Review: Supernormal: The Untold Story of Adversity and Resilience

According to clinical psychologist and popular TED speaker Meg Jay (The Defining Decade), before age 20, some 60%-75% of children and teens encounter at least one significant adverse event or circumstance--such as the death of a parent; verbal, physical or sexual abuse; life in a household with a drug addict or alcoholic. Jay's Supernormal is a wide-ranging study of young people who overcome more than the average amount of this adversity and don't merely endure, but go on to "soar to unexpected heights." Both disturbing and inspiring, it offers an unretouched picture of the profound challenges facing millions of American youth and a map of the path some may be able to follow out of their despair.

Rejecting a simplistic definition of resilience as merely the ability to "bounce back" from adversity, Jay argues that it represents a "much more complicated and courageous" form of adaptation, what she calls a "heroic, painful, wondrous and often perilous journey." The many remarkable accounts she offers provide dramatic support for that thesis and justify the "supernormal" tag she attaches to her subjects.

Jay draws extensively on her clinical practice. With empathy and the observational talent of a good storyteller, she reveals the painful memories her patients have shared with her, illuminating extraordinary behavior patterns--ranging from courageous flight to channeled anger--that helped them rise above their circumstances. She blends these accounts seamlessly with the stories of well-known people--politicians, businesspeople, entertainers and athletes--who overcame profound childhood trauma and went on to lead lives of surpassing achievement. Among the most striking accounts are those of Starbucks CEO Howard Schulz, who spent his early years in public housing in Brooklyn, N.Y., as his family dodged debt collectors pursuing his unemployed father for payment of medical bills, and actor Viola Davis, who grew up in poverty in Rhode Island, whose alcoholic father regularly beat her mother.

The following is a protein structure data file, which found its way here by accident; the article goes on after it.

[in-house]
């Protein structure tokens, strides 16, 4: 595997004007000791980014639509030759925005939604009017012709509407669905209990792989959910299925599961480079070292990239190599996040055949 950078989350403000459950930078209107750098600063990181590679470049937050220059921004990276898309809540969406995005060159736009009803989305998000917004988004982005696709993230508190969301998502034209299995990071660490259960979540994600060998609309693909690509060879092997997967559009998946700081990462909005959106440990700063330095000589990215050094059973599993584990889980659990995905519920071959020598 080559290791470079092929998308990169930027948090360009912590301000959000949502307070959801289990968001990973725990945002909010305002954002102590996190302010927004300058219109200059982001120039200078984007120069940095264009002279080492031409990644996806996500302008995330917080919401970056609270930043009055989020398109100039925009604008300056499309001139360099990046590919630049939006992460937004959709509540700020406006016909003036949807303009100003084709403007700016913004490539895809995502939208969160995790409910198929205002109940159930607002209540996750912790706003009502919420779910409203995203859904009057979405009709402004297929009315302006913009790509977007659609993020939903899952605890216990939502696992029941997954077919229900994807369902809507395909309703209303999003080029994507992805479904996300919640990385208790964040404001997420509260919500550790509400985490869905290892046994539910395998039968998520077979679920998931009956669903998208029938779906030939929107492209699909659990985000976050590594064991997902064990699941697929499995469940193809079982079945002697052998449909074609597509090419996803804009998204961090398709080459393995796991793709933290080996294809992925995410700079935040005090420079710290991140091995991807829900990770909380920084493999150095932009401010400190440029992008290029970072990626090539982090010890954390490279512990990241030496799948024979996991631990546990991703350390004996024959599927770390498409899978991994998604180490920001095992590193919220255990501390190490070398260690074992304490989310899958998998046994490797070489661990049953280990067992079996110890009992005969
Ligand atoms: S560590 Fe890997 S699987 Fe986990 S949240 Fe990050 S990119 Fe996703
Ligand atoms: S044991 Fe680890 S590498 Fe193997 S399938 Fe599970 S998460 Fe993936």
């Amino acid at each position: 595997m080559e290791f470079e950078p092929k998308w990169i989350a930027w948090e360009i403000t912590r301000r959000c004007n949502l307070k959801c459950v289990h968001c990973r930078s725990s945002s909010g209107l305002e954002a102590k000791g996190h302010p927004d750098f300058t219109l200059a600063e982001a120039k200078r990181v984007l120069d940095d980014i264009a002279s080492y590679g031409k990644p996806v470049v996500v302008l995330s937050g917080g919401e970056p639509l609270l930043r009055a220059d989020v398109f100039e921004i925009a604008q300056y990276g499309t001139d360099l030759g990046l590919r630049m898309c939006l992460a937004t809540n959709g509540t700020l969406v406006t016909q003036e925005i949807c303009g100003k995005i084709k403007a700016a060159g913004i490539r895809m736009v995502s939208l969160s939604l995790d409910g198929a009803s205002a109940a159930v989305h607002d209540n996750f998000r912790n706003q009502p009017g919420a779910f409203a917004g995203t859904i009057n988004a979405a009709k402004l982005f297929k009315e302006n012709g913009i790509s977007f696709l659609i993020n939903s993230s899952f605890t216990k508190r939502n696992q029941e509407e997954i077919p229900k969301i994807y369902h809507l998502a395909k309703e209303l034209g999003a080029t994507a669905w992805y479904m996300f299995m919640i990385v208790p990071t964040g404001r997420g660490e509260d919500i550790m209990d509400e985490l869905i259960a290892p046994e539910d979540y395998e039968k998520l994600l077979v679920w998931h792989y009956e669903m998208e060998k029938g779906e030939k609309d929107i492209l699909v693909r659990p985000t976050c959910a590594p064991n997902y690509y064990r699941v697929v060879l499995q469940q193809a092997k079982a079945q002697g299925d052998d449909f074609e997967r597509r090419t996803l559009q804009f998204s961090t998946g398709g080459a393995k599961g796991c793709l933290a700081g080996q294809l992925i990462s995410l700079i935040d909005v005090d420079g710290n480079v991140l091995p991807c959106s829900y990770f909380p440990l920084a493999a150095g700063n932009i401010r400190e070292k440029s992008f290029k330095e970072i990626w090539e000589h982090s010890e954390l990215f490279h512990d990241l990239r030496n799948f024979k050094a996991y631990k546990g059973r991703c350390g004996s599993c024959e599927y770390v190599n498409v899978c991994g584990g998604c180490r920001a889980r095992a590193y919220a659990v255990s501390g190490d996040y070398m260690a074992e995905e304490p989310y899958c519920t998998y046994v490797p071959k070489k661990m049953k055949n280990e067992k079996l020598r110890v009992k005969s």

As Jay explains it, the quiet daily heroism of people whose triumph over adverse circumstances is known only to their family and friends is every bit as impressive as the achievements of those who've overcome comparable obstacles on the road to success. While she never minimizes the devastating effect of childhood trauma, she has a fundamentally optimistic view of its victims' ability to blunt some of the most harmful effects. "It is never too late for one good person--or for a collection of good people--to change our lives for the better one moment, one day, one year at a time," she writes. For all its darkness, Supernormal's inspiring message and Jay's portraits of how to act on it make this a valuable and important book. --Harvey Freedenberg, attorney and freelance reviewer

Shelf Talker: Clinical psychologist Meg Jay takes a fascinating look at how young people can triumph over profound adversity to lead fulfilling lives.

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